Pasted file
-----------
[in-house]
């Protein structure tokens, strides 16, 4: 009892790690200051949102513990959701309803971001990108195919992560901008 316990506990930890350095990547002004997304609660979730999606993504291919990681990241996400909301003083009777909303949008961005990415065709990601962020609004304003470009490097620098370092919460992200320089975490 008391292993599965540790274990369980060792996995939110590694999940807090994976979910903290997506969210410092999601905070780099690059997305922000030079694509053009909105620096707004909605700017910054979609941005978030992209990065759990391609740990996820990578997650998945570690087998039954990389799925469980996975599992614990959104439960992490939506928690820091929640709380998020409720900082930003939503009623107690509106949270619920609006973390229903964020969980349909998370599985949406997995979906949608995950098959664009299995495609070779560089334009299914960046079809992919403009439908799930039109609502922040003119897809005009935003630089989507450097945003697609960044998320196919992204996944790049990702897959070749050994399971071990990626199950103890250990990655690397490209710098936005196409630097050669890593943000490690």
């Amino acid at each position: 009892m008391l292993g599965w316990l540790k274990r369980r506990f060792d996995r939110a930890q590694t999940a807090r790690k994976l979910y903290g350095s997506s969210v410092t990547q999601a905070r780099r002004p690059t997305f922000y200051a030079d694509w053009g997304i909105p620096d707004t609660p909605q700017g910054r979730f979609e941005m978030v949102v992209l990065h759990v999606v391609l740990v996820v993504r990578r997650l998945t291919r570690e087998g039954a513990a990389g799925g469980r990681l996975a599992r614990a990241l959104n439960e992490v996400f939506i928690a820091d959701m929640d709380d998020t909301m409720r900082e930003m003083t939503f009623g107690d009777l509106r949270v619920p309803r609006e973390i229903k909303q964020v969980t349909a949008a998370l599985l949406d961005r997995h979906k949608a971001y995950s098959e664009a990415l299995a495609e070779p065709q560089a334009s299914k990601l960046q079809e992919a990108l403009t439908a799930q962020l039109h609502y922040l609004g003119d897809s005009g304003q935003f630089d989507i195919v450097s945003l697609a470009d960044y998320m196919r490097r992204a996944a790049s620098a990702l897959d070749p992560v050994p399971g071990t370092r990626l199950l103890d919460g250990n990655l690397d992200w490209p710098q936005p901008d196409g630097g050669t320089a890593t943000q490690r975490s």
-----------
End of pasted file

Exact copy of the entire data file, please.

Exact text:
[in-house]
């Protein structure tokens, strides 16, 4: 009892790690200051949102513990959701309803971001990108195919992560901008 316990506990930890350095990547002004997304609660979730999606993504291919990681990241996400909301003083009777909303949008961005990415065709990601962020609004304003470009490097620098370092919460992200320089975490 008391292993599965540790274990369980060792996995939110590694999940807090994976979910903290997506969210410092999601905070780099690059997305922000030079694509053009909105620096707004909605700017910054979609941005978030992209990065759990391609740990996820990578997650998945570690087998039954990389799925469980996975599992614990959104439960992490939506928690820091929640709380998020409720900082930003939503009623107690509106949270619920609006973390229903964020969980349909998370599985949406997995979906949608995950098959664009299995495609070779560089334009299914960046079809992919403009439908799930039109609502922040003119897809005009935003630089989507450097945003697609960044998320196919992204996944790049990702897959070749050994399971071990990626199950103890250990990655690397490209710098936005196409630097050669890593943000490690």
């Amino acid at each position: 009892m008391l292993g599965w316990l540790k274990r369980r506990f060792d996995r939110a930890q590694t999940a807090r790690k994976l979910y903290g350095s997506s969210v410092t990547q999601a905070r780099r002004p690059t997305f922000y200051a030079d694509w053009g997304i909105p620096d707004t609660p909605q700017g910054r979730f979609e941005m978030v949102v992209l990065h759990v999606v391609l740990v996820v993504r990578r997650l998945t291919r570690e087998g039954a513990a990389g799925g469980r990681l996975a599992r614990a990241l959104n439960e992490v996400f939506i928690a820091d959701m929640d709380d998020t909301m409720r900082e930003m003083t939503f009623g107690d009777l509106r949270v619920p309803r609006e973390i229903k909303q964020v969980t349909a949008a998370l599985l949406d961005r997995h979906k949608a971001y995950s098959e664009a990415l299995a495609e070779p065709q560089a334009s299914k990601l960046q079809e992919a990108l403009t439908a799930q962020l039109h609502y922040l609004g003119d897809s005009g304003q935003f630089d989507i195919v450097s945003l697609a470009d960044y998320m196919r490097r992204a996944a790049s620098a990702l897959d070749p992560v050994p399971g071990t370092r990626l199950l103890d919460g250990n990655l690397d992200w490209p710098q936005p901008d196409g630097g050669t320089a890593t943000q490690r975490s």